We challenge everyone at Go Daddy to get involved with customer service on a regular basis. For some teams, this is tied to goals and bonuses.
During one of my customer service shadows, I listened to a Customer Service Rep handle a call where the customer reported that his site was slow. I remember empathizing with the customer. That call stuck with me, and it itched in my brain, for weeks.
There has to be a “best” way to handle these types of calls. We need to optimize the flow and get better answers earlier in the interactions.
I checked to see if anyone was working on this and found several teams already were coordinating efforts to deploy new tools, new reports, and new training. I joined the effort and worked to develop and deploy the P3 plugin for WordPress as part of our overall strategy.
Why can’t you just tell me why my site is slow?
There is no single cause of slowness and there is no single cure. This causes frustration on both sides of the phone. I like this analogy to explain how customers feel when looking for support:
I just bought a new laptop that runs Windows. I installed a bunch of software and now it’s slow. Do I call the store where I bought the laptop, or Microsoft, or the laptop manufacturer, or the authors of the software I installed?
Most hosting customers call us first. We need to answer their questions effectively or direct them to the WordPress forums or the plugin authors’ websites for support.
So, what’s the plan?
With permission and some optimism, I set out to see if creating a “best practice” for handling calls related to slow sites was possible. I looked at a week’s worth of “My site is slow” tickets and I noticed most of them were related to WordPress.
This makes sense for two reasons. First, WordPress encourages the use of plugins, and plugins can slow down a site’s run time. Second, we have a lot of customers using WordPress.
Browser vs. Server
Next, I noticed we can quickly and consistently tell when a site is slow because of server slowness or browser slowness using tools like:
We trained our Customer Service Reps to use these tools and we wrote a help article to which we could refer our customers, too.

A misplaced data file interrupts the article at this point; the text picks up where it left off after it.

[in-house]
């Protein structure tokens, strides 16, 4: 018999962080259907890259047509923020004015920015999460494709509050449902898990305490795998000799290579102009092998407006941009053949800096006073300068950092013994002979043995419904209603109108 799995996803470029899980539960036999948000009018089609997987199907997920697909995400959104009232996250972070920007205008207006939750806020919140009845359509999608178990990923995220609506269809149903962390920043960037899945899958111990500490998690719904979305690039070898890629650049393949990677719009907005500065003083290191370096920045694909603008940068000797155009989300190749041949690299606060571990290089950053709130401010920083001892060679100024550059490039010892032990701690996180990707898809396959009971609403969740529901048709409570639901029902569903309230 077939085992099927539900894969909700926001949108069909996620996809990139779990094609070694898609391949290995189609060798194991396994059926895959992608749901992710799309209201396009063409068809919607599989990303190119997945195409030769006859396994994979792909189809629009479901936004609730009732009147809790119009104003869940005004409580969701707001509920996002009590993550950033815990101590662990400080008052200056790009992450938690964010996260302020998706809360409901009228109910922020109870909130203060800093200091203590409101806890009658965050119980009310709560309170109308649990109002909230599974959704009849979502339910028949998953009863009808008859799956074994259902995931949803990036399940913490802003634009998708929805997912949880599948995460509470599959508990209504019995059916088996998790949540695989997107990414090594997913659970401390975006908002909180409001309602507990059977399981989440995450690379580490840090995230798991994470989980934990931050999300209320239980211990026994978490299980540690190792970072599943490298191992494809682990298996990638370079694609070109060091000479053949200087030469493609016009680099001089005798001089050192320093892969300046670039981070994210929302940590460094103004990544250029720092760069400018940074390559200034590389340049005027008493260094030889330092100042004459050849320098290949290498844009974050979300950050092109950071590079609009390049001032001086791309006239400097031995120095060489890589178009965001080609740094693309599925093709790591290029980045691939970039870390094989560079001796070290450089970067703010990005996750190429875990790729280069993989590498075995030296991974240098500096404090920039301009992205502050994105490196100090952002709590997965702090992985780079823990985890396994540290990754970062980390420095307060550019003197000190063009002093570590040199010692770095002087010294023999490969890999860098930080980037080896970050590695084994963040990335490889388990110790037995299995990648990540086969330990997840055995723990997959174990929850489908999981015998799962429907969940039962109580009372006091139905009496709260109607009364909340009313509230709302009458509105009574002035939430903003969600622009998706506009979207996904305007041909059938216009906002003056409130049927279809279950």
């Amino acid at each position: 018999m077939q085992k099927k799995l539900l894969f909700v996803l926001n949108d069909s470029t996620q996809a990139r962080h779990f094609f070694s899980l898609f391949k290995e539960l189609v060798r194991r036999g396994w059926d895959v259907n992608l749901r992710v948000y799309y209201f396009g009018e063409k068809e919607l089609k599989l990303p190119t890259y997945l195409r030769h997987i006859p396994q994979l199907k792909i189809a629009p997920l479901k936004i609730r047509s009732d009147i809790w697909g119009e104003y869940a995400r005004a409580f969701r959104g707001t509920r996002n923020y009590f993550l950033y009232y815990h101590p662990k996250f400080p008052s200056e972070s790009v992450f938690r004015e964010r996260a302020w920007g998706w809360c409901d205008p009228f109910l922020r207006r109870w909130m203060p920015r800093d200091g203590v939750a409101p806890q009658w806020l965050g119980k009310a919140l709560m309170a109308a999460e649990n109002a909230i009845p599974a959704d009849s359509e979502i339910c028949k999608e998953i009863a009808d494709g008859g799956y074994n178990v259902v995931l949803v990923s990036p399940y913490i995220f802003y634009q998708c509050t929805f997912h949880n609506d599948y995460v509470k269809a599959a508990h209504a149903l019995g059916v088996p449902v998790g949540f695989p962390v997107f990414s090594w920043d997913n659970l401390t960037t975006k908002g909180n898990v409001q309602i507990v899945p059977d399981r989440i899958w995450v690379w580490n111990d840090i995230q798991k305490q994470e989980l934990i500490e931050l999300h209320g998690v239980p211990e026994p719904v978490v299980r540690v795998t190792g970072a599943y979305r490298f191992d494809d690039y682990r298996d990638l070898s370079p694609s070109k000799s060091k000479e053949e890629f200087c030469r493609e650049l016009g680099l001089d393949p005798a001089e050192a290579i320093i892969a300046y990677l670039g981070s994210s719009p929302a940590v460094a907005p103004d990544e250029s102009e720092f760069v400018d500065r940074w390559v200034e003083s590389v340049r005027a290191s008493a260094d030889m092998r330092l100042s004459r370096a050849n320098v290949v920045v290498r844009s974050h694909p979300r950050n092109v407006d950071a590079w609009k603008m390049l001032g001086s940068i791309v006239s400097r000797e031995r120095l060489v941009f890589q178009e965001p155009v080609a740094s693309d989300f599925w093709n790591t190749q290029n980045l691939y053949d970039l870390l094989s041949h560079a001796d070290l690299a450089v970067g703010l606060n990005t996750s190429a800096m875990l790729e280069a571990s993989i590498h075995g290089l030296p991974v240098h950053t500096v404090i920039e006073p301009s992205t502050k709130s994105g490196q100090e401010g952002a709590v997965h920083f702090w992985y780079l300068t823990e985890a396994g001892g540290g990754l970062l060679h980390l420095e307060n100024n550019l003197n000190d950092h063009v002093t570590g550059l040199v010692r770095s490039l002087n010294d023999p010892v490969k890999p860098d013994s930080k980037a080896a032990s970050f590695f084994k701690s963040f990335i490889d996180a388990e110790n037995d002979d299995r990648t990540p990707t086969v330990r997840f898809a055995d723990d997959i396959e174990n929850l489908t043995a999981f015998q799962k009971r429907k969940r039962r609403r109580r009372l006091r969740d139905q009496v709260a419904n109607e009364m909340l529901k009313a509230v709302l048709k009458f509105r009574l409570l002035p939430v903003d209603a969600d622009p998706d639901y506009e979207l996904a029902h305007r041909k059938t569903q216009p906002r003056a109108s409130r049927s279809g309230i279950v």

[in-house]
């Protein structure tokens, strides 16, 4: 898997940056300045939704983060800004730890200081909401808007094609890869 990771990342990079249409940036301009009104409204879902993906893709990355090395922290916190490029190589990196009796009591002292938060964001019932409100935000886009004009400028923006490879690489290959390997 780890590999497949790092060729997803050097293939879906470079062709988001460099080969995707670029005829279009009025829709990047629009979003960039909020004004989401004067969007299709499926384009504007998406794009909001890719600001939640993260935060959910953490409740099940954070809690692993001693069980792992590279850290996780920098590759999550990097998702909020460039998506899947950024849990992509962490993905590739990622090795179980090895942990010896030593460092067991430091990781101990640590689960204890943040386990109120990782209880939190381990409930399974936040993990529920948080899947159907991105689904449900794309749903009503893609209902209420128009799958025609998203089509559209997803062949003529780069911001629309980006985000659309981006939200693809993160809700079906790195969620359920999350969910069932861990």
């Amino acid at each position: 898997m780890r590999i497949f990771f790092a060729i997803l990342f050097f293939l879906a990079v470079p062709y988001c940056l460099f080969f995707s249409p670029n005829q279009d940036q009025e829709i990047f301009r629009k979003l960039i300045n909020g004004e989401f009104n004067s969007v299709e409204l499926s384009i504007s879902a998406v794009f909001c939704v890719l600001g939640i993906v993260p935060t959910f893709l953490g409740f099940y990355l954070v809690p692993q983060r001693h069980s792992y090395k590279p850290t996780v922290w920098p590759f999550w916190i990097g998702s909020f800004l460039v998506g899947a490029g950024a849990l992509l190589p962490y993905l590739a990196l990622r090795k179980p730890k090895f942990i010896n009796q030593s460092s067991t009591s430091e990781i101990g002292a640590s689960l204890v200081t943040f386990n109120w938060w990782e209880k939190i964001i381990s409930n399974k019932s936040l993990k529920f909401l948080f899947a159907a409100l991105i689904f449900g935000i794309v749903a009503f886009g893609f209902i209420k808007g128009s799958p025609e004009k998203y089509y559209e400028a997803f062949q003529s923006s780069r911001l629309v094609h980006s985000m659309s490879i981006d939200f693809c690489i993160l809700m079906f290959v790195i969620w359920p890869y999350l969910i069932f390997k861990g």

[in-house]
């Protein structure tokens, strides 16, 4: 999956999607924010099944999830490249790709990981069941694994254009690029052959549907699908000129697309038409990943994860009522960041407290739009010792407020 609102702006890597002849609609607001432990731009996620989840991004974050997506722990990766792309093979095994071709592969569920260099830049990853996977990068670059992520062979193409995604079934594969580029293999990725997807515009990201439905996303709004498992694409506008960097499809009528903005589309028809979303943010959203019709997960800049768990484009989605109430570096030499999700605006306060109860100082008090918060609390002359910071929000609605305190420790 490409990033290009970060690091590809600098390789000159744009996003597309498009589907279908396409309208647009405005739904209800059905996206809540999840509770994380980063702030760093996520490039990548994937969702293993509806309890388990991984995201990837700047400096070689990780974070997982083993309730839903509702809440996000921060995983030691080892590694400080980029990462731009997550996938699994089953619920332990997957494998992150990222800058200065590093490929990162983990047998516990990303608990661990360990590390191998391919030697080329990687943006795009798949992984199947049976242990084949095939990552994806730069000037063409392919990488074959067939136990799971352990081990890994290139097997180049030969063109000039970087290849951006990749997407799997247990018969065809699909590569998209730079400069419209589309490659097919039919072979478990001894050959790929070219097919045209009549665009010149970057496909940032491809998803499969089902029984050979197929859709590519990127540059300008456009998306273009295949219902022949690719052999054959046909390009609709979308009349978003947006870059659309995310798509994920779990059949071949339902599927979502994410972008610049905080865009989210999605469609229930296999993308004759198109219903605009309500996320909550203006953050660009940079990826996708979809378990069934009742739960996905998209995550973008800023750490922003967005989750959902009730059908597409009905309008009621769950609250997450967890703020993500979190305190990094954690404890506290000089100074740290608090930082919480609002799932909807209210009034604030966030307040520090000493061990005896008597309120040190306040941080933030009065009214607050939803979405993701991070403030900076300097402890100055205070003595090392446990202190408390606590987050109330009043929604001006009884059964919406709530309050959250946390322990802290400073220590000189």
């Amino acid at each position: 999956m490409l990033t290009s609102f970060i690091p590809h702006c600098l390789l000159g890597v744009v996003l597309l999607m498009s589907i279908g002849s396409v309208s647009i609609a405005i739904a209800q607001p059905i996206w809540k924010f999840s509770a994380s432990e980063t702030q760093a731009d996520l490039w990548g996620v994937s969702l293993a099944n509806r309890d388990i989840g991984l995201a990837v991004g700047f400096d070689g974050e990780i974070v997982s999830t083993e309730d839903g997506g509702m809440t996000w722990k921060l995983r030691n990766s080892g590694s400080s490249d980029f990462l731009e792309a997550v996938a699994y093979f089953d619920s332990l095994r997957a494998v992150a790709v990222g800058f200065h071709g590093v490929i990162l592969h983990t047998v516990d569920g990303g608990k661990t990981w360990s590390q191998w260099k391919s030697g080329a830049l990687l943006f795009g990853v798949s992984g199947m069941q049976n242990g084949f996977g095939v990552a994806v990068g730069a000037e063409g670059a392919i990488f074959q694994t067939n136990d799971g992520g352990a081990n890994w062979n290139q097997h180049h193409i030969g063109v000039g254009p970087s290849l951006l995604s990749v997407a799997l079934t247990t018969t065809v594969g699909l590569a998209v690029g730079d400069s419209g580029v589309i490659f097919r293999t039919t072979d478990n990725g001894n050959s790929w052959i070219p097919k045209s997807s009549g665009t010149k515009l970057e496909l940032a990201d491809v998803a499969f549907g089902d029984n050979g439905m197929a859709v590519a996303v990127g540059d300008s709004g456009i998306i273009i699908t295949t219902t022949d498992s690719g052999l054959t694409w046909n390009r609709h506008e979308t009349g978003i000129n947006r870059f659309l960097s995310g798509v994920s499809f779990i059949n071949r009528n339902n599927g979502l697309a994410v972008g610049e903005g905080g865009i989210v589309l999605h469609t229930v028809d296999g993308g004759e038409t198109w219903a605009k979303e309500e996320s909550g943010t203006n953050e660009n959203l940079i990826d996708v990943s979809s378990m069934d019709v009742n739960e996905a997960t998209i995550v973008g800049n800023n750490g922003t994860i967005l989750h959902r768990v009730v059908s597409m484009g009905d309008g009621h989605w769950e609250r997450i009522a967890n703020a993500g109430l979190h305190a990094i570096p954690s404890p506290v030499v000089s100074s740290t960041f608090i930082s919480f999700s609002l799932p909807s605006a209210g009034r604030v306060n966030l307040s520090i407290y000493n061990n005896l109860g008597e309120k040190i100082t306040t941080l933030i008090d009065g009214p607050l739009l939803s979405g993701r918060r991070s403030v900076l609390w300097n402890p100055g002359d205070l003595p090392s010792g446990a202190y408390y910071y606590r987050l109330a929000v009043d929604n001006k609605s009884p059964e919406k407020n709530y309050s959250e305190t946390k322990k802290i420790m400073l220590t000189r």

Plugins vs. Infrastructure
Lastly, we split server slowness into “plugins” and “infrastructure.”
How do you fix infrastructure problems?
One of the most important parts of fixing infrastructure problems is identifying them correctly. We have industry-standard monitoring practices in place for our hosting environment and we are working on more advanced monitoring at all levels of the infrastructure. We’ll save that discussion for another post, though.
How do you fix plugin problems?
WordPress plugins are mini-apps. Unlike apps on your phone or on a computer, plugin code in WordPress is not sandboxed; it has the same run-time permission level as the WordPress core.
Our best weapon against Plugin-Induced-Site-Slow-Down (PISSD) is transparency. If we can create a tool that can be used by customers on any site, and shows a consistent correlation between plugins and performance, then we can complete the feedback loop for customers.
We want customers to have the power to quickly choose the right plugins for their site based on features and performance.
Here’s the first version of P3 ever seen. The results were encouraging. We still had months of work ahead of us, though, before it was ready to release.
Taking an Iterative Approach
We decided to use an iterative approach to make this vision a reality. In my next post, I will discuss how we released P3 by starting with the question “Is it possible to know if a WordPress site is slow due to plugins?”